Dr Shimi K Kang (author and psychiatrist)
What are you grateful for today? This is the question I try to ask my three children before I tuck them into bed at night.
When I was younger, my mother established the same bedtime routine. Some nights I was more grateful than others, but the question always challenged me to think deeply about the positive aspects of my life. As the youngest of five children in a “non-privileged” immigrant family, everything I owned was a hand-me-down, so I learned to be grateful for other non-material things: a loving family, sincere friendships, inspiring siblings, helpful mentors and connection to my community. The powerful dialogue my mother and I generated about gratitude is among the keys to happiness and self-motivation. These discussions taught me how to count my blessings rather than add up to my problems.
Continuing with this bedtime tradition, my hope is to inspire my kids and the other kids at Dolphin POD centre the attitude for gratitude. I hope to teach them that gratitude is more than just saying “please” and “thank you.” Gratitude involves personal values, beliefs and the expression of appreciation toward others and the world we live in. Unfortunately many of today’s children do not grow up in environment that fosters important lessons about gratitude.
According to a national survey on gratitude commissioned by the John Templeton Foundation, gratitude levels are declining. A whopping 60 per cent of people are less likely to express gratitude than 100 years ago. Sadly, the national survey also indicates that 18- to 24-year-olds were less likely to express gratitude than any other age group and when they did display signs of appreciation, it was usually for self-serving reasons.
The Cisco Connected World Technology Report found one-third of college students were more grateful for their mobile devices than their access to food, shelter, or safety. When youth find value for their iPhones, MacBook Pros and GPS systems more than the necessities for survival, we can understand how the term “Generation Entitled” came to be.
Why are children becoming more entitled and less grateful? Perhaps, it’s because children are growing up without really knowing what gratitude is. In the national survey, 8-10 per cent of respondents indicated that no one has ever taught them the meaning of gratitude. Research shows that a child’s gratitude has its roots in a nurturing family environment. Given this, a good question for parents is: Is gratitude an attitude you are promoting for your child?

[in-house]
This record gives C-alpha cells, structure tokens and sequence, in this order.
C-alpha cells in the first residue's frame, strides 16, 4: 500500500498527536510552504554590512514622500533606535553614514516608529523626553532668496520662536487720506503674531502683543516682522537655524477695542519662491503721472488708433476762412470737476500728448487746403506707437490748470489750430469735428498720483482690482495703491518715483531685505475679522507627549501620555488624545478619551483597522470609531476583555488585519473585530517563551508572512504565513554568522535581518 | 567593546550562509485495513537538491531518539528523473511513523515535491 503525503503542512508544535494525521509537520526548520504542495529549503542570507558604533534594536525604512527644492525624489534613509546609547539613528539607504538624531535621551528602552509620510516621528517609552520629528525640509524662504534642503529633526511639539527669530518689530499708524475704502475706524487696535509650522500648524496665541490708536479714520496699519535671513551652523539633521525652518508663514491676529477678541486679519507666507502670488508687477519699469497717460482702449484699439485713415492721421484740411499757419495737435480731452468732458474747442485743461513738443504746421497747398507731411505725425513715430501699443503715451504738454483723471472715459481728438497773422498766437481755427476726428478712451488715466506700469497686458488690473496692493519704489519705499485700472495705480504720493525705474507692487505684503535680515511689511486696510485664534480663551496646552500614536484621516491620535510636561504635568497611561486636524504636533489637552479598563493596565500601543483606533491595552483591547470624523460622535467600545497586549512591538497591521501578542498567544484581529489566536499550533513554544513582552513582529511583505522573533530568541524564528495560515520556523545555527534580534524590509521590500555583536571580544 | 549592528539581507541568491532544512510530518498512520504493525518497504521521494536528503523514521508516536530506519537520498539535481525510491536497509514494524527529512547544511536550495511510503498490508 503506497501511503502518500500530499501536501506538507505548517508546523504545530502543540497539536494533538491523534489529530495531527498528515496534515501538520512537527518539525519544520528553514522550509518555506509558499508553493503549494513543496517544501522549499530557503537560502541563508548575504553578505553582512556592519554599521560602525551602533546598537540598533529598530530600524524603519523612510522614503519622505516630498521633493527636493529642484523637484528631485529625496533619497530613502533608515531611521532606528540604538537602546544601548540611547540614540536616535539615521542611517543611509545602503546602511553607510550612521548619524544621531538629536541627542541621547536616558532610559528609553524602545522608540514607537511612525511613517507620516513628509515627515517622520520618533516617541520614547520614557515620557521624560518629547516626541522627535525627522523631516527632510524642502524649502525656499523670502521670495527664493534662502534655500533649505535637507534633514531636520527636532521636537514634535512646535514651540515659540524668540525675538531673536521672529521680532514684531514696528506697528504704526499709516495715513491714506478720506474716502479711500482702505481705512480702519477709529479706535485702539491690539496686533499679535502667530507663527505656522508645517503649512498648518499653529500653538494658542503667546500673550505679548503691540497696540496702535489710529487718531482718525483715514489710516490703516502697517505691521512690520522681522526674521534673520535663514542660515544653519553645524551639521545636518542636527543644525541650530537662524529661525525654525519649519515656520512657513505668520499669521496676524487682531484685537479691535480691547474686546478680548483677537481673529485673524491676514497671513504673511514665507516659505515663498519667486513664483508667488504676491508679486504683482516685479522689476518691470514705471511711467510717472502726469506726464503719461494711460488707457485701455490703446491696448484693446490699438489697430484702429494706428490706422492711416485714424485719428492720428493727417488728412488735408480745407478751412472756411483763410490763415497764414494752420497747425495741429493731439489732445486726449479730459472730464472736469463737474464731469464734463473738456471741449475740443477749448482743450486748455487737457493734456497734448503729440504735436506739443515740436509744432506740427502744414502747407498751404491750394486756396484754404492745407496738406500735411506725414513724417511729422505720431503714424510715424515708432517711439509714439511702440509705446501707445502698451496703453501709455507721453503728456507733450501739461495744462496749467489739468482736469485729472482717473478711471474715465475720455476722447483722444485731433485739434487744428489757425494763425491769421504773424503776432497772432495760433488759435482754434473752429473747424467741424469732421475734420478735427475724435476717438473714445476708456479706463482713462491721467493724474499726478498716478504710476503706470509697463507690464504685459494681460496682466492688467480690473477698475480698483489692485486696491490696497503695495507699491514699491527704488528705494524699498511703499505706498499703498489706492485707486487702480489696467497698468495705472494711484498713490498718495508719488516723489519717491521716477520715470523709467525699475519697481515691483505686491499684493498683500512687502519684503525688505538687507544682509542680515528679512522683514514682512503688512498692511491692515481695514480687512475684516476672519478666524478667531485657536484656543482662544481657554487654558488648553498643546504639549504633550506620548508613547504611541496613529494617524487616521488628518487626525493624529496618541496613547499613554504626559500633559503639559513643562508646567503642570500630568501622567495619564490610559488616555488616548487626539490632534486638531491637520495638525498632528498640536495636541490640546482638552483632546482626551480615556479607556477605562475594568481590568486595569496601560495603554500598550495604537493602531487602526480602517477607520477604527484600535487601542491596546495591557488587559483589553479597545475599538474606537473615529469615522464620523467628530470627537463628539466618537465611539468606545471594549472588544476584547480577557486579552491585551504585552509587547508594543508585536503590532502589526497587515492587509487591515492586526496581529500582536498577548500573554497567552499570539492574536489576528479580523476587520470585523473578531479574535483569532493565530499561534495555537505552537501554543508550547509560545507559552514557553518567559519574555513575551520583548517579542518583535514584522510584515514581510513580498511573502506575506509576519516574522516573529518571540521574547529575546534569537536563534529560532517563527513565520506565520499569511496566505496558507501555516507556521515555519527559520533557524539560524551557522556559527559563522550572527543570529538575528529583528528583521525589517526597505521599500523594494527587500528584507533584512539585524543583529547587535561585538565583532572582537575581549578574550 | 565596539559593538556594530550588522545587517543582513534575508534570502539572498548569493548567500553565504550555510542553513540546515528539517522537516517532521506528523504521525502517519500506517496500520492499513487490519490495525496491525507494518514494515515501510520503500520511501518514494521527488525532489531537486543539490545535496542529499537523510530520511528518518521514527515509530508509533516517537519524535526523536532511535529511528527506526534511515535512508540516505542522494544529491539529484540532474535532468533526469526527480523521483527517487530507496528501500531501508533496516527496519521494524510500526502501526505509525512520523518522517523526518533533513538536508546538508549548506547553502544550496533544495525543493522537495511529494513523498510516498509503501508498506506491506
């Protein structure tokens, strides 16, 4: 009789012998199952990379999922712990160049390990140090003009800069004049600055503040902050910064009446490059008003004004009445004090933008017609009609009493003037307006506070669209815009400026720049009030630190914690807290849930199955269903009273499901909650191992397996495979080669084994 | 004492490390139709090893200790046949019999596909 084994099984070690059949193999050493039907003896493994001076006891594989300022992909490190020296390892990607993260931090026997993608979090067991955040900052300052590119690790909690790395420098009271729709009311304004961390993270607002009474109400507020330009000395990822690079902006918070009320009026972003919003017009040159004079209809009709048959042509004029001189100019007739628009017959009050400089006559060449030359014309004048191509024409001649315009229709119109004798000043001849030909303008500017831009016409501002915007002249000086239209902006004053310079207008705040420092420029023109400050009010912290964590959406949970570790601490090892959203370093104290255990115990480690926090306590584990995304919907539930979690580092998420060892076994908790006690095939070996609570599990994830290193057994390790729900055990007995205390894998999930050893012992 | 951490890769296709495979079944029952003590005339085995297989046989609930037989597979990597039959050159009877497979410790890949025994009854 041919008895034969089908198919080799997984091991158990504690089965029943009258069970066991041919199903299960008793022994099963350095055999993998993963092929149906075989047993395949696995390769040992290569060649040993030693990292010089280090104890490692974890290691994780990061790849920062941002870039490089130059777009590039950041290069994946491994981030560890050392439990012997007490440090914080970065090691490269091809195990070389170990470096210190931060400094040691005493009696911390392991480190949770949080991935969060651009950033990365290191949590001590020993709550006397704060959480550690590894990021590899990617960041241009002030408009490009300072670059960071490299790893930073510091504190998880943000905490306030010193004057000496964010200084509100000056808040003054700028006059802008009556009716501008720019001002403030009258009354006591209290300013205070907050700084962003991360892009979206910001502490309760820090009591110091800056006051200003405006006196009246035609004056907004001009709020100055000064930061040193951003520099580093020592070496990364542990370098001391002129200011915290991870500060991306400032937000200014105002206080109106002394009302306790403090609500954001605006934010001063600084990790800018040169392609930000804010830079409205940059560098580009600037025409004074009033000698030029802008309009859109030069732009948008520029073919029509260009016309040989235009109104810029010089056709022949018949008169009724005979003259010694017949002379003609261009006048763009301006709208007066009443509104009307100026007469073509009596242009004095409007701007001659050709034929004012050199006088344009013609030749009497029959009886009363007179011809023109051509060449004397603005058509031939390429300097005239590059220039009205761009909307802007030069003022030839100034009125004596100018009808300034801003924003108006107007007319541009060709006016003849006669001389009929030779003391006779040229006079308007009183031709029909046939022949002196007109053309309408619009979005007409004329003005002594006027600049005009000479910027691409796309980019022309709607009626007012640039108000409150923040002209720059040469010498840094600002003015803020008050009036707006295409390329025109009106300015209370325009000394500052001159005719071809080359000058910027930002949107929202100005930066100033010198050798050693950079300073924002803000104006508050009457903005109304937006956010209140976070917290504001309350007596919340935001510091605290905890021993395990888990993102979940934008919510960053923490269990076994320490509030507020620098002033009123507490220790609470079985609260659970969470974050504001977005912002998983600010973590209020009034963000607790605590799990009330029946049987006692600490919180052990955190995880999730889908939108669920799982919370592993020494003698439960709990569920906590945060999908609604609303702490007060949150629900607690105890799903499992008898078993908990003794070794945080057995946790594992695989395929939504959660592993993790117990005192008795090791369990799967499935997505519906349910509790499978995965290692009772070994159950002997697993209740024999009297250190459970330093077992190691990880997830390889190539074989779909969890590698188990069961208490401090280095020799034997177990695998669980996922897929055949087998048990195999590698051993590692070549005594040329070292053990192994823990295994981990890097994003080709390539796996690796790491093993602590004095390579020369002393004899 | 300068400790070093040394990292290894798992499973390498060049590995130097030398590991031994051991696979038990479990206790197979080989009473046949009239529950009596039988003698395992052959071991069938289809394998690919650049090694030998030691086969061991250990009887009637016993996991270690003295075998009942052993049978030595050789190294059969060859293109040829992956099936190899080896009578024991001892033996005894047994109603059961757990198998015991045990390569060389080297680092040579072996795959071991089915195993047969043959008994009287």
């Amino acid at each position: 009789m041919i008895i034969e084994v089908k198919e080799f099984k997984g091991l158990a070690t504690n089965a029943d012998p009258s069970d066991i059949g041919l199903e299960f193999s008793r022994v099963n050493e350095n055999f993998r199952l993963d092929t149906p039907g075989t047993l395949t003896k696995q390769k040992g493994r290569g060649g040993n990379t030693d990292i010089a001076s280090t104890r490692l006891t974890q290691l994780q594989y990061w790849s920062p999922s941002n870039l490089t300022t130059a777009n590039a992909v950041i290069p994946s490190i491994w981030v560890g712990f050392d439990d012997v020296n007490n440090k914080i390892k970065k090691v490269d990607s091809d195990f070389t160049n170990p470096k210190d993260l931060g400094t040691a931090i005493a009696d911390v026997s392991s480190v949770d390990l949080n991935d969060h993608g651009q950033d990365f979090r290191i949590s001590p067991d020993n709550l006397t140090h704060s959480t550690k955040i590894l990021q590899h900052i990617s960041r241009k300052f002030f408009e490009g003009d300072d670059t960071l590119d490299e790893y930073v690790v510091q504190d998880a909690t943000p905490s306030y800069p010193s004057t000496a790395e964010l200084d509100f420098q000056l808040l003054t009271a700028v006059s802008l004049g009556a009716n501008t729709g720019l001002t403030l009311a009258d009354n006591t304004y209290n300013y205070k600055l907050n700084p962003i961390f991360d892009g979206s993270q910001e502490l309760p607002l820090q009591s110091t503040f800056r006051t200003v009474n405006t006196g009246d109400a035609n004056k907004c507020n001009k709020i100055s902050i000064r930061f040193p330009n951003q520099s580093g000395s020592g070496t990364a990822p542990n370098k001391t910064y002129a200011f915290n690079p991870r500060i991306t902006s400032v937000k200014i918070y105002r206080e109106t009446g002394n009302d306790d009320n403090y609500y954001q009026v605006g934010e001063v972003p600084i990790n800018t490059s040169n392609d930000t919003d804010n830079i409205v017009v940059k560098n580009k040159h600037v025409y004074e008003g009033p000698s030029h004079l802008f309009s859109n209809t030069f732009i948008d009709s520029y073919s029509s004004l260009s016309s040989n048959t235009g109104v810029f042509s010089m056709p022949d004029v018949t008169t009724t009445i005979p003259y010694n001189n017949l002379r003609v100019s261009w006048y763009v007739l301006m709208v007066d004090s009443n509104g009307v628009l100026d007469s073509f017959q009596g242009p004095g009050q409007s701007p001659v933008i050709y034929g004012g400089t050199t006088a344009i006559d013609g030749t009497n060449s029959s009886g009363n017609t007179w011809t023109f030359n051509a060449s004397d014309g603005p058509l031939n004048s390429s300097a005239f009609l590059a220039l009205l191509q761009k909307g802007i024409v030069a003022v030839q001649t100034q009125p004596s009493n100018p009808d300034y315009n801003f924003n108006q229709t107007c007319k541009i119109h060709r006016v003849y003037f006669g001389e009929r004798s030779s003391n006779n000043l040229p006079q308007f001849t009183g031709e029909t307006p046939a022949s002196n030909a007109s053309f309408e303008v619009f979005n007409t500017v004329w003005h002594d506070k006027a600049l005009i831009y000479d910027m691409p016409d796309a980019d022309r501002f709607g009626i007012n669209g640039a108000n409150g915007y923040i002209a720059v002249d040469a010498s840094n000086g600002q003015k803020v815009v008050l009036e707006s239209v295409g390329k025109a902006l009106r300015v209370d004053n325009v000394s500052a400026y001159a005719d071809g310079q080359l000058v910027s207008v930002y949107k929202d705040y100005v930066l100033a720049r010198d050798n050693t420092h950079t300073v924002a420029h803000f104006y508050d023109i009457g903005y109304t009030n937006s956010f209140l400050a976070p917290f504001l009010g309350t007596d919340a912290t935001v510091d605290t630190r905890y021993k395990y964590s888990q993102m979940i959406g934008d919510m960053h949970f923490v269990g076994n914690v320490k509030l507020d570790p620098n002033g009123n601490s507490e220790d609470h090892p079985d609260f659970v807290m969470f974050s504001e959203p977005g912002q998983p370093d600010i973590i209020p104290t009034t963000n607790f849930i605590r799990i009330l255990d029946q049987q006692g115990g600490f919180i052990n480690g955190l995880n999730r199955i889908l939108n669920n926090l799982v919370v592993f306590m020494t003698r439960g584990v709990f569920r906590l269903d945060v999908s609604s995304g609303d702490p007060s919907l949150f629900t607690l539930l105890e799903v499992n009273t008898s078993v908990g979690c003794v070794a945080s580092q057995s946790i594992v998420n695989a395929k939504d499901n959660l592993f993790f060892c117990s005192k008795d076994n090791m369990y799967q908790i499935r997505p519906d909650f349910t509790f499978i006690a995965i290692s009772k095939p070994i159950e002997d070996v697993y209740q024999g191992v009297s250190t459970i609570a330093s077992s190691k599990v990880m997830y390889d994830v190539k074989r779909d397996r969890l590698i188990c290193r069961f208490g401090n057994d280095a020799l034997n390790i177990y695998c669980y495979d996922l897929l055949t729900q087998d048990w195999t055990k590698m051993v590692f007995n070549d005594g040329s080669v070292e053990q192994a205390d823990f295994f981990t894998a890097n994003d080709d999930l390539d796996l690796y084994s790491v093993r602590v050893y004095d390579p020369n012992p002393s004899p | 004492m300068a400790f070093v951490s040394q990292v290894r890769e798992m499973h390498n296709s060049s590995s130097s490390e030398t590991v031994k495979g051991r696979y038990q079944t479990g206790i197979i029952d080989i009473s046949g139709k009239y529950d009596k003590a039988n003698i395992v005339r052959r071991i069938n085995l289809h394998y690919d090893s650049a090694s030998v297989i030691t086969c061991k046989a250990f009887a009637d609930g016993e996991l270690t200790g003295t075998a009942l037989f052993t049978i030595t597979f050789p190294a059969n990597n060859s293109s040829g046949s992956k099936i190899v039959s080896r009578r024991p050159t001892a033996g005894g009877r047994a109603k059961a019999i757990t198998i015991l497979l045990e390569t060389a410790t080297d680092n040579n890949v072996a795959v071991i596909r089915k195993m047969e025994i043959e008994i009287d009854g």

Let’s think of the perfectionistic “tiger” parent for a moment. I think it would be difficult to foster gratitude in an over-scheduled, over-competitive, and “#1 at all costs” tiger environment. Tiger parenting tendencies of building a child’s “outside” (i.e. external resume) take priority to developing the child’s “inside” (internal character and values). Can you imagine the tiger parent telling their child to not focus on the results of a task (i.e. winning the piano recital) but to have gratitude for the opportunity to learn to play music? As an adolescent psychiatrist, I’ve worked in sessions with countless kids who have achieved their cherished external goals, such as acceptance into a dance academy, sports team, or college of “their choice”– but whose lives are utterly devoid of internal joy. They tell me they feel that they’re just going through the motions of life for a fixed result, not living the journey of life. POD sessions help children understand that internal satisfaction is the most important aspect of life and with internal peace we lead a happier, successful and sustainable external living.
Throughout my new book, The Dolphin Way: A Parent’s Guide to Raising Healthy, Happy, and Self-Motivated Kids Without Turning Into a Tiger (Penguin Books), I show that instead of pushing towards “the best of everything,” let’s equip our children with the attributes they need to be self-motivated for health, happiness, and success. Time magazine did a comprehensive review of the subject of gratefulness and concluded that the scientifically proven benefits are many, such as better sleep, less depression, better ability to cope with stress and an improved sense of social relationships and happiness. At Dolphin POD centre, we use these tools for emotional wellbeing of the kids and to teach the kids importance of being grateful.
Create gratitude journals. A gratitude journal is a wonderful and scientifically proven way to guide your child towards health, happiness, and internal motivation. Kids proved me wrong and over the years, I have seen first-hand how a gratitude journal has been a consistently effective tool to shift kids thinking from negative to positive.
Role model and guide towards gratefulness. Remember the bedtime tradition I mentioned before? This is just one way to display and guide towards gratefulness. Discuss and share the things you are grateful for with your children. Write thank you cards, phone friends on their birthdays, and model other small acts of kindness in front of your children. Modelling gratitude will show your kids some of the ways gratitude can be expressed personally and towards others.
Serve others. A contribution to one’s community is a powerful tool for health, happiness, and self-motivation and I use it in my sessions. There is a reason why it feels so good to give. Connecting, sharing, and giving all stimulate happy hormones in our neural circuits.
Your role as a parent has a major impact on your child’s understanding of the word gratitude. Take the time to reflect on your own attitude of gratitude and how you project your views onto your children. If you think you are taking gratitude for granted, ask yourself the same question my mother asked me and I ask children: What are you grateful for today? Being grateful is one of the major aspect of POD sessions.